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The Ghost Map by Steven Johnson (Non-Fiction Five)

May 3, 2007


The Ghost Map by Steven Johnson is my May selection for the Non-Fiction Five Challenge. The subtitle is “The Story of London’s Most Terrifying Epidemic – and How It Changed Science, Cities, and the Modern World.” The epidemic in question is the cholera epidemic of 1854, but the book is not morbid. It focuses on the efforts of two men, Dr. John Snow and Rev. Henry Whitehead, as they put their local knowledge to work to investigate the cause of the disease.

The miasma theory of disease predominated at the time, and the organism that causes cholera, Vibrio cholerae, had not yet been identified (except by one Italian researcher whose findings were not widely known at the time). Johnson traces in detail the evidence and reasoning that led Snow to conclude that the disease is waterborne, rather than a result of “bad air” according to the miasma theory.

One result of Snow’s investigation was the creation of a famous map that showed the spread of the disease in relation to the water from a particular pump. The map was often reproduced and this helped promote the waterborne theory.

Johnson also suggests that this episode marked a turning point in urban history, from a time when the viability of large cities seemed doubtful to a time when city living has become healthier and more sustainable than rural living.

In an appendix “Notes on Further Reading,” Johnson points to an extensive website devoted to John Snow, hosted by the UCLA Dept. of Epidemiology. Among the suggested books, one that I might want to look at is Cartographies of Disease: Maps, Mapping, and Medicine by Tom Koch.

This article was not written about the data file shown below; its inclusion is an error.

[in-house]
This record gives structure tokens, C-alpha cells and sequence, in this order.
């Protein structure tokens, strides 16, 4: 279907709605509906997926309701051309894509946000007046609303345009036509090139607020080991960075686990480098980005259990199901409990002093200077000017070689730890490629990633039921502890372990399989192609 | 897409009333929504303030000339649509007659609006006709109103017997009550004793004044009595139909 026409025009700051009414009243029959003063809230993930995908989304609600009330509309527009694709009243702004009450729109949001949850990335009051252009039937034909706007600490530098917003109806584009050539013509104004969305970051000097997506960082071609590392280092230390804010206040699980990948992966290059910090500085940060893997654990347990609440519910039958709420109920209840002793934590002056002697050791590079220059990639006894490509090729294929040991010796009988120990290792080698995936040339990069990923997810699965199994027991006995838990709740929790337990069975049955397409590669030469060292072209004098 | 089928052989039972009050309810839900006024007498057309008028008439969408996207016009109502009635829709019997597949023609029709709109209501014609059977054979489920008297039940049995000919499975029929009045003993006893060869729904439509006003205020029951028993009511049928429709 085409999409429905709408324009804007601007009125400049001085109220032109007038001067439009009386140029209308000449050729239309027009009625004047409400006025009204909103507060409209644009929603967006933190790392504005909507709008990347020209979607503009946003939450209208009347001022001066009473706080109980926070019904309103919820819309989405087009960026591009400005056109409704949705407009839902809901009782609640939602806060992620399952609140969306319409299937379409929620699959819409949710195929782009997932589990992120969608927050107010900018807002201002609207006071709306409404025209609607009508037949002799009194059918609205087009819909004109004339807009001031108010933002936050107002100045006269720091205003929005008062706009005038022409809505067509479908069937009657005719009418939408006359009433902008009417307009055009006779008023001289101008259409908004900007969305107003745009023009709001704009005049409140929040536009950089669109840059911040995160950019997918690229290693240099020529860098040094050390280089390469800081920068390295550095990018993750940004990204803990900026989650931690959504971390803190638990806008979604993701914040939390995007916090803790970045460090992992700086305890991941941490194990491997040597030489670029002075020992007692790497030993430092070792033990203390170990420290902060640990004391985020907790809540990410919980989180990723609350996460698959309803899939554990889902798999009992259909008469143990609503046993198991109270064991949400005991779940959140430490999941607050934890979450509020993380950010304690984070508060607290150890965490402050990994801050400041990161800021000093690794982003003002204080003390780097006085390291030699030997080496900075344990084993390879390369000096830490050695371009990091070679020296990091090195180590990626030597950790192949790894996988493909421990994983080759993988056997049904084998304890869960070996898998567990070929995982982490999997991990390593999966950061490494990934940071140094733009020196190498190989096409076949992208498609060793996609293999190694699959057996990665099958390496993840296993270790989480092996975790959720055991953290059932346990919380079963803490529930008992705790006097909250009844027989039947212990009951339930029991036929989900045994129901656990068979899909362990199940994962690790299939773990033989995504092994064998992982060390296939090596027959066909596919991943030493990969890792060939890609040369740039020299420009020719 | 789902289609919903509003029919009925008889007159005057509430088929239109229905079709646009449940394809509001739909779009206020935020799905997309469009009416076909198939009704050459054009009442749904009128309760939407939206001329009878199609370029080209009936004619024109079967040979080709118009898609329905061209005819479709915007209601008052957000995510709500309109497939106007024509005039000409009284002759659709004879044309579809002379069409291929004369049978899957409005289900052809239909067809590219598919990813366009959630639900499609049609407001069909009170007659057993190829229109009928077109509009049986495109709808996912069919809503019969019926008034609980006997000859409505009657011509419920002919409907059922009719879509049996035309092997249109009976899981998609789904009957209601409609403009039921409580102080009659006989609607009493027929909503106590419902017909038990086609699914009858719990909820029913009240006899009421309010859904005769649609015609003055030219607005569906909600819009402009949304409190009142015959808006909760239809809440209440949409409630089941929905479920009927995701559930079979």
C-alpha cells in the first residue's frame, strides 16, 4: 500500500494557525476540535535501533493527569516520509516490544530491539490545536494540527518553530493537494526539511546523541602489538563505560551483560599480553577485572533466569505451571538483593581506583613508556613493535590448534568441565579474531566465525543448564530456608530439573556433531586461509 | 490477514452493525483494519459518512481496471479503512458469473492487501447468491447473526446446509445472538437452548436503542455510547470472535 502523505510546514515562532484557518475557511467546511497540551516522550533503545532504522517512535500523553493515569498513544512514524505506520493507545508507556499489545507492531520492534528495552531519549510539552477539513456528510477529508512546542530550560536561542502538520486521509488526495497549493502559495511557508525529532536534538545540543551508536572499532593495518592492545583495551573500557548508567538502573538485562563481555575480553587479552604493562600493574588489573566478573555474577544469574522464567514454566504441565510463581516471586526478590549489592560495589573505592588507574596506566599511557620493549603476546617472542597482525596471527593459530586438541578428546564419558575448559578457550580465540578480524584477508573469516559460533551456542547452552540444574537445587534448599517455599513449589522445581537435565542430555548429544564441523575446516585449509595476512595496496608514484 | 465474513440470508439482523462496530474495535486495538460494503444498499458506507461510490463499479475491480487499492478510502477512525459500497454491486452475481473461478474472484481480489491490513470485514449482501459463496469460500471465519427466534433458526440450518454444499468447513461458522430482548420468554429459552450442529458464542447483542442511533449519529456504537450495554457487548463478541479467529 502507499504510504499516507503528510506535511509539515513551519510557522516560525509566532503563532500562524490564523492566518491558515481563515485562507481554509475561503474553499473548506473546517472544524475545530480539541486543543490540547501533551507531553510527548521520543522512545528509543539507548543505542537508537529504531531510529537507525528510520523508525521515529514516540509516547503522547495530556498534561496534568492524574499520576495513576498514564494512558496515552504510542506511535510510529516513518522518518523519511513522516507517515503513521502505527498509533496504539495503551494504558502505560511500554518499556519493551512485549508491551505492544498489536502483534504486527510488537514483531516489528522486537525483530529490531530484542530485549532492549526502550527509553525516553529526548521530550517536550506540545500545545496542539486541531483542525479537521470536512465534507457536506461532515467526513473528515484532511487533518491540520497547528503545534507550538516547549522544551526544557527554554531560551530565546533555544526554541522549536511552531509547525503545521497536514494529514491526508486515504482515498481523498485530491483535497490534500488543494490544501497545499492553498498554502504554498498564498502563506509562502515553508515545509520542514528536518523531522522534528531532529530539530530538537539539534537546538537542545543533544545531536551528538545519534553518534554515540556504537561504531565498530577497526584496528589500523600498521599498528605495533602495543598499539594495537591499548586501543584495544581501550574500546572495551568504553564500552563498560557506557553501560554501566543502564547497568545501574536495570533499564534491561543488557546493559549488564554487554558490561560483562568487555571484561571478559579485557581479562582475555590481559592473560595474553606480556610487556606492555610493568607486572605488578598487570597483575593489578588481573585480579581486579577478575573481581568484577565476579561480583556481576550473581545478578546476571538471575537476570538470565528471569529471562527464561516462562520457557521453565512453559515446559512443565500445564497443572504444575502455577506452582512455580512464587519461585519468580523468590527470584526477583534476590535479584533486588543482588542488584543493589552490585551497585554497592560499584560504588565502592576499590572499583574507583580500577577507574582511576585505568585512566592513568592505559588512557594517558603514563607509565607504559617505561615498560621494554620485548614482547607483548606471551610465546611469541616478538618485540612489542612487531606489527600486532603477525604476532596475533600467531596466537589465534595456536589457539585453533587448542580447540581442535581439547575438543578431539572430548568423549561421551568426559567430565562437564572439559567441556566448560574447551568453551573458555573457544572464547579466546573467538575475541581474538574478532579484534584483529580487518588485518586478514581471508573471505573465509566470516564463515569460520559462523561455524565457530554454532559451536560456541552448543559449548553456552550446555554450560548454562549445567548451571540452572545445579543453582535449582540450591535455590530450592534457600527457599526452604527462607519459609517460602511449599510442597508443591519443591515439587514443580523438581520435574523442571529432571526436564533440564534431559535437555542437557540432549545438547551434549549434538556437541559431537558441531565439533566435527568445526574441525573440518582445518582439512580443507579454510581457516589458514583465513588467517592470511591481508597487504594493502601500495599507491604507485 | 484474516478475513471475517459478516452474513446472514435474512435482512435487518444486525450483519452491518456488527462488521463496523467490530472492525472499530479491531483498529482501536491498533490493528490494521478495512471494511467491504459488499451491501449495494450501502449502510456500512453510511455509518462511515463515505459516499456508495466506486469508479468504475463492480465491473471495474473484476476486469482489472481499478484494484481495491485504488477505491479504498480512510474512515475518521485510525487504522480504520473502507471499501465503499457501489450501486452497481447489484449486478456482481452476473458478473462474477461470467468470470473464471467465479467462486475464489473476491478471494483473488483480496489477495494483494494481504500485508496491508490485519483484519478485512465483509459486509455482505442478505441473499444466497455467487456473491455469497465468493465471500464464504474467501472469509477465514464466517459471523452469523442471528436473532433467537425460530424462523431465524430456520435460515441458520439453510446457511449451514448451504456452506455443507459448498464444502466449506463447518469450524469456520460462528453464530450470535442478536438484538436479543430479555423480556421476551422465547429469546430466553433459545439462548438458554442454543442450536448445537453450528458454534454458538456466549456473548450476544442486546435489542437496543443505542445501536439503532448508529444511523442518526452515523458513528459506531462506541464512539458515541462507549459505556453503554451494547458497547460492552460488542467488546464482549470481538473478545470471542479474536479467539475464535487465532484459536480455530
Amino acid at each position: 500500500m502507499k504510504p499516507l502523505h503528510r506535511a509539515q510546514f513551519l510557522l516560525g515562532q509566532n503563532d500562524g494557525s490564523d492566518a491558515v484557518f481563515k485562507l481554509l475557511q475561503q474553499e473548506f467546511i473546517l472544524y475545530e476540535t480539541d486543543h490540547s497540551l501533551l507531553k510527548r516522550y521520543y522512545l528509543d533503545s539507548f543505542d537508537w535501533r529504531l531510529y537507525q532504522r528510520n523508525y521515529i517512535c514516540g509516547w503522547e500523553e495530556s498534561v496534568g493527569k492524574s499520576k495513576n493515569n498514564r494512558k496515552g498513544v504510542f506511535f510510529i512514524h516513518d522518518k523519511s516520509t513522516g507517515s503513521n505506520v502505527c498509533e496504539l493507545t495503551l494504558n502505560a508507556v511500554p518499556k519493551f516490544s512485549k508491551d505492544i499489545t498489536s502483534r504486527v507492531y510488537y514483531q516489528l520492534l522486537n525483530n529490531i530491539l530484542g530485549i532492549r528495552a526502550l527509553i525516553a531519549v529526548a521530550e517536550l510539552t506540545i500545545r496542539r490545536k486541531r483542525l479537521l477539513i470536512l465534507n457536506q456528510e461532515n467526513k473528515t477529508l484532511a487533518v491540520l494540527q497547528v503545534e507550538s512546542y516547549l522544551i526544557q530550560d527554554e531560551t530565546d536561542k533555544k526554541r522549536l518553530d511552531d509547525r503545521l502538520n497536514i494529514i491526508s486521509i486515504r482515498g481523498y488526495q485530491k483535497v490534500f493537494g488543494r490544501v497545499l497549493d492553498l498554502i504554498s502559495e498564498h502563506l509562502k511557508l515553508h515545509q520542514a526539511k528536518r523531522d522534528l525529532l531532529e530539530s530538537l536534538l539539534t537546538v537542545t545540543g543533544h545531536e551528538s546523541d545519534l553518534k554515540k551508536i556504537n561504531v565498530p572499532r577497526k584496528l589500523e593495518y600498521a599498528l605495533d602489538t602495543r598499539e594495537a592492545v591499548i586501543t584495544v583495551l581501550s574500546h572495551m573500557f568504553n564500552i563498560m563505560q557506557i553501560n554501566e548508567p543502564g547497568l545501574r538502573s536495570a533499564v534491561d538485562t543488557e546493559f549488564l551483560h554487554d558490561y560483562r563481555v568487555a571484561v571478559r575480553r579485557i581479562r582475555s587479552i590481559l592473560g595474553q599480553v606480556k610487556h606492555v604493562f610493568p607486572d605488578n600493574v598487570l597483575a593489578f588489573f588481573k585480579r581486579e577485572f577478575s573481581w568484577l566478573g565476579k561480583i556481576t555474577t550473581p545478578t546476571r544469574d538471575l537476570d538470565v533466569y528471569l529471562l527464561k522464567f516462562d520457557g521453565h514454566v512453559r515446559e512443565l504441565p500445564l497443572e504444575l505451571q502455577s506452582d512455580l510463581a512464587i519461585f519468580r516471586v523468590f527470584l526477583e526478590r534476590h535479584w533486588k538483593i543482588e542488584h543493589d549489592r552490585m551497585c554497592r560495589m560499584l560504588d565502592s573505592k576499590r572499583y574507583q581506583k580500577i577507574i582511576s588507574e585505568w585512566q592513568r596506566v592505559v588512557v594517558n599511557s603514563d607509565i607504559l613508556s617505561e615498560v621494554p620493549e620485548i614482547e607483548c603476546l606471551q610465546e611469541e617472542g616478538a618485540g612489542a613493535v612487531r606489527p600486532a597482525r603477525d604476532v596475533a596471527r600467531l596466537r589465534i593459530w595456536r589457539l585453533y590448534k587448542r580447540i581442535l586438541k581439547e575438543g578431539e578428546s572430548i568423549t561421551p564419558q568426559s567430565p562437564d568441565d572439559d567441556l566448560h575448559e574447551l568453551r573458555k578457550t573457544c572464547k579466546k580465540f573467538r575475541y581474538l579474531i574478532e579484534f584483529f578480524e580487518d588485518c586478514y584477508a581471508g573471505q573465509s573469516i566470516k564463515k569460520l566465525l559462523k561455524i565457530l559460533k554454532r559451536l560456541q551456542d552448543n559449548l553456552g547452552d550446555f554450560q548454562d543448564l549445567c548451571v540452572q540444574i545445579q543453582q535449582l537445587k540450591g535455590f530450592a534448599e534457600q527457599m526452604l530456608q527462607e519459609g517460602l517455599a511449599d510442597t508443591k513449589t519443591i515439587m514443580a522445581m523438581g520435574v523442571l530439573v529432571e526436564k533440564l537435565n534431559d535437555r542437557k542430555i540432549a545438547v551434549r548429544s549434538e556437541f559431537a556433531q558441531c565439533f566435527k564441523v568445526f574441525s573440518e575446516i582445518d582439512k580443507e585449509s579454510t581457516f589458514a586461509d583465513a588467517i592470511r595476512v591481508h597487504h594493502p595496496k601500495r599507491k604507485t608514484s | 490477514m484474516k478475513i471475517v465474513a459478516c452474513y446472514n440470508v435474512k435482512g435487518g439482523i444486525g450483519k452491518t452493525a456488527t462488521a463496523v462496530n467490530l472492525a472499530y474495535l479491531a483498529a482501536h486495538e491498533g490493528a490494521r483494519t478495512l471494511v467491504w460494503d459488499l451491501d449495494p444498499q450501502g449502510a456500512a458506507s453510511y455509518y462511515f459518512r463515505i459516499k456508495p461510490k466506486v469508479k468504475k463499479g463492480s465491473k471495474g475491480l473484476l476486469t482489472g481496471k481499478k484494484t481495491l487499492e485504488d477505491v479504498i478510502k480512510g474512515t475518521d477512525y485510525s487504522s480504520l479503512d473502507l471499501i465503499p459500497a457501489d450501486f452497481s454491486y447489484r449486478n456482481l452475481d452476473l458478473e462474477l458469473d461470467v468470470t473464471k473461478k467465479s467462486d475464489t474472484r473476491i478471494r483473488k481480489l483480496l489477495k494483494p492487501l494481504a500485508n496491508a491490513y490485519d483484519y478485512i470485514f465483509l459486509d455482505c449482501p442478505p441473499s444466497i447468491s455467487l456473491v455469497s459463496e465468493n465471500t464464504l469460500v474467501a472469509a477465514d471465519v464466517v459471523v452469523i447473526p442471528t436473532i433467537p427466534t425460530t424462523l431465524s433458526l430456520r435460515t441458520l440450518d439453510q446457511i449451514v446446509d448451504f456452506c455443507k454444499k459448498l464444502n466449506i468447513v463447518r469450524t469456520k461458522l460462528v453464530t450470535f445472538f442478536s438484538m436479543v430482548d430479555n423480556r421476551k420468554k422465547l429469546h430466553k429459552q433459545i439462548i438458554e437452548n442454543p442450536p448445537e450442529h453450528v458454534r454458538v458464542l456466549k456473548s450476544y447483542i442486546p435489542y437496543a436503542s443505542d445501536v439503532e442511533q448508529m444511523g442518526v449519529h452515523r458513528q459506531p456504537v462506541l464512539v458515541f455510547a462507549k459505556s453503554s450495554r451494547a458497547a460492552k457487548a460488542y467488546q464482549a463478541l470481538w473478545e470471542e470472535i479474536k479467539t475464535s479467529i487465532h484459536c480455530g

The author’s blog: stevenberlinjohnson.com

His other books are Everything Bad is Good for You,

Mind Wide Open: Your Brain and the Neuroscience of Everyday Life,

Emergence: The Connected Lives of Ants, Brains, Cities, and Software,

and Interface Culture : How New Technology Transforms the Way We Create and Communicate.

I’ll look forward to his next title.

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joining the Non-Fiction Five Challenge

April 21, 2007

nff109×108.jpg The Non-Fiction Five Challenge from “Thoughts of Joy”

Since I already read a lot of non-fiction I looked for books in areas I don’t normally read or at least that I would not have read except for this challenge (but that still look interesting). Usually I like to read books about ideas, so for the challenge I’m selecting some history and memoirs. Participants are also asked to select a variety, not all one genre, so I hope the list I’ve come up with is ok. My five books are these:

1. The Ghost Map by Steven Johnson, about a cholera epidemic in London

2. From Counterculture to Cyberculture: Stewart Brand, the Whole Earth Network, and the Rise of Digital Utopianism by Fred Turner

3. The Cincinnati Arch: Learning From Nature In The City by John Tallmadge (I had not heard of this but it looks interesting, and adds a nature component to the list, something else I haven’t been reading much of)

4. River of Shadows: Eadweard Muybridge and the Technological Wild West by Rebecca Solnit

5. A Year in Japan by Kate T. Williamson (not sure how much reading will be involved in this one, possibly supplemented by another book on Japan, such as Japanland: A Year in Search of Wa or Millennial Monsters: Japanese Toys and the Global Imagination (Asia: Local Studies / Global Themes))

alternates: History in English Words by Owen Barfield, Reading Like a Writer: A Guide for People Who Love Books and for Those Who Want to Write Them by Francine Prose, Story: Substance, Structure, Style and The Principles of Screenwriting by Robert McKee.
Everything Is Miscellaneous: The Power of the New Digital Disorder is scheduled to come out on May 1 and I’m looking forward to reading it, but didn’t want to count it for the challenge since I would have picked it up anyway.

Now that I have the list finalized, more or less, I’m looking forward to starting! Thanks, Joy, for the challenge.

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